What Is Genetic Testing?
Gone are the days of waiting to develop a disease. Genomics (the study of DNA sequencing) is offering new possibilities for diagnosing, treating and even preventing diseases. With currently available genomic testing, it is possible to know what diseases you are at risk for. With this knowledge, lifestyle changes and even early treatment can be initiated to prevent diseases. A growing understanding of human genetics holds the promise to dramatically change health care through customized preventative care and treatments.
What is The Difference Between Genetic Testing & Genomic Testing
First, it is important to understand the difference between genetic testing and genomic testing. The word genetics refers to the study of individual genes and their role in disease or inheritance. Genomics refers to an individual’s entire genetic make-up. Genomic testing is used to the study of all of a person’s genes, including interactions of those genes with each other and with the environment. Genomics can provide a better understanding of how genes, lifestyle choices, and environmental factors can impact disease. Certain environmental or behavioral factors play a role in whether a disease develop; for instance, diet, exercise stress levels, and proximity to pollutants or toxins.
What Can Genomic Testing Be Used For?
Currently, genomic testing can be used to determine risk of developing cancer, heart disease, asthma, diabetes and certain inherited diseases. This type of testing can be used to improve or maintain health and wellness as well. Targeted nutrition and exercise, as well as drug response to specific medications, can be determined via genomics. Importantly, genomic testing can indicate treatments likely to cause adverse effects, and can also indicate what treatments may be most effective.
Genomic testing can also act as a catalyst for behavioral change. Clinical studies have shown that individuals who follow a genetically appropriate diet lose weight more easily. The genomic testing offered at SoCal BHRT tests a variety of genes that influence response to diet, metabolism, and exercise, as well as the propensity to develop certain health conditions and likely response to specific medications.
Genetic Testing @ SoCal BHRT with TruAge
Los Angeles Bioidentical Hormone Replacement Therapy
Peptide Therapy Main Page
Testosterone Replacement Therapy
Human Growth Hormone (HGH)
Red Wine Compound Raises Neurogenesis
Note: Posted on March 12, 2015 in Anti-Aging Research Science Brain and Mental PerformanceFunctional Foods
The hippocampus – the region of the brain responsible for memory, experiences structural changes that are thought to contribute to aging-related memory and mood impairments. Ashok K. Shetty, fro, the Texas A&M Health Science Center College of Medicine (Texas, USA), and colleagues employed a lab animal model to study the potential effects of resveratrol – an antioxidant that is found in the skin of red grapes, as well as in red wine, peanuts and some berries. Among rats given resveratrol, neurogenesis (the growth and development of neurons) approximately doubled (as compared to control rats); as well, the resveratrol-treated rats also had significantly improved microvasculature, indicating improved blood flow, and had a lower level of chronic inflammation in the hippocampus.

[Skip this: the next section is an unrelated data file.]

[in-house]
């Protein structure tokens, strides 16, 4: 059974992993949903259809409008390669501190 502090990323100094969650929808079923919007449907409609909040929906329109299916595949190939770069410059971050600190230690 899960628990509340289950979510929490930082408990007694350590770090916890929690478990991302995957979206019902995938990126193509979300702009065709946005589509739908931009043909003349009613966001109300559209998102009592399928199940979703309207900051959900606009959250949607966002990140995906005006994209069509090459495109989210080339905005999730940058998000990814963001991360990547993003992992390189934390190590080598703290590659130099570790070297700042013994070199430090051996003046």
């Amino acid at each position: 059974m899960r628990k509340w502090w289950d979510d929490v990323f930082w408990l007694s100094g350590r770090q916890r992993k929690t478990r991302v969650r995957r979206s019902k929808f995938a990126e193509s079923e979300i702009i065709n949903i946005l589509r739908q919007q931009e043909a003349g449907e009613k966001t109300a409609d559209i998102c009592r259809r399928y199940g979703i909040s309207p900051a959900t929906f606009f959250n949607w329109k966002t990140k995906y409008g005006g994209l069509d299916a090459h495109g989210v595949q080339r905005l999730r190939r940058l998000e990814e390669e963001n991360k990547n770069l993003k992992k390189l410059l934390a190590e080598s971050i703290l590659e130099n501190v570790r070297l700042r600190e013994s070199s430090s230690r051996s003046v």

Consequently, the team observed that spatial learning and memory improved in the resveratrol-treated rats, with the ability to make new spatial memories significantly declining among control rats at 22 to 25 months. Observing that: “These results provide novel evidence that resveratrol treatment in late middle age is efficacious for improving memory and mood function in old age,” the study authors submit that: “Modulation of the hippocampus plasticity and suppression of chronic low-level inflammation appear to underlie the functional benefits mediated by resveratrol.
Kodali M, Parihar VK, Hattiangady B, Mishra V, Shuai B, Shetty AK. “Resveratrol prevents age-related memory and mood dysfunction with increased hippocampal neurogenesis and microvasculature, and reduced glial activation.” Sci Rep. 2015 Jan 28;5:8075.
A condition that commonly increases with age, small vessel disease occurs due to microangiopathy of arterioles in the brain, making these arteries less flexible, thereby potentially interfering with blood flow. As a result, loss of motor coordination, including balance, as well as cognitive impairment may occur. Yasuharu Tabara, from Kyoto University Graduate School of Medicine (Japan), and colleagues assessed 841 women and 546 men, average age of 67 years, for the ability to stand on one leg (eyes open). Subjects performed this examination twice and the better of the two times was used in the study analysis. Cerebral small vessel disease – small infarctions without symptoms such as lacunar infarction and microbleeds, was evaluated using brain magnetic resonance imaging. Researchers found that the inability to balance on one leg for longer than 20 seconds was associated with cerebral small vessel disease.
As well, the team observed that 34.5% of those with more than two lacunar infarction lesions had trouble balancing; 16% of those with one lacunar infarction lesion had trouble balancing; 30% of those with more than two microbleed lesions had trouble balancing; and 15.3^ with one microbleed lesion had trouble balancing. The study authors conclude that: “Postural instability was found to be associated with early pathological changes in the brain and functional decline, even in apparently healthy subjects.”
Tabara Y, Okada Y, Ohara M, Uetani E, Kido T, Ochi N, Nagai T, Igase M, Miki T, Matsuda F, Kohara K. “Association of postural instability with asymptomatic cerebrovascular damage and cognitive decline: the Japan shimanami health promoting program study.” Stroke. 2015 Jan;46(1):16-22.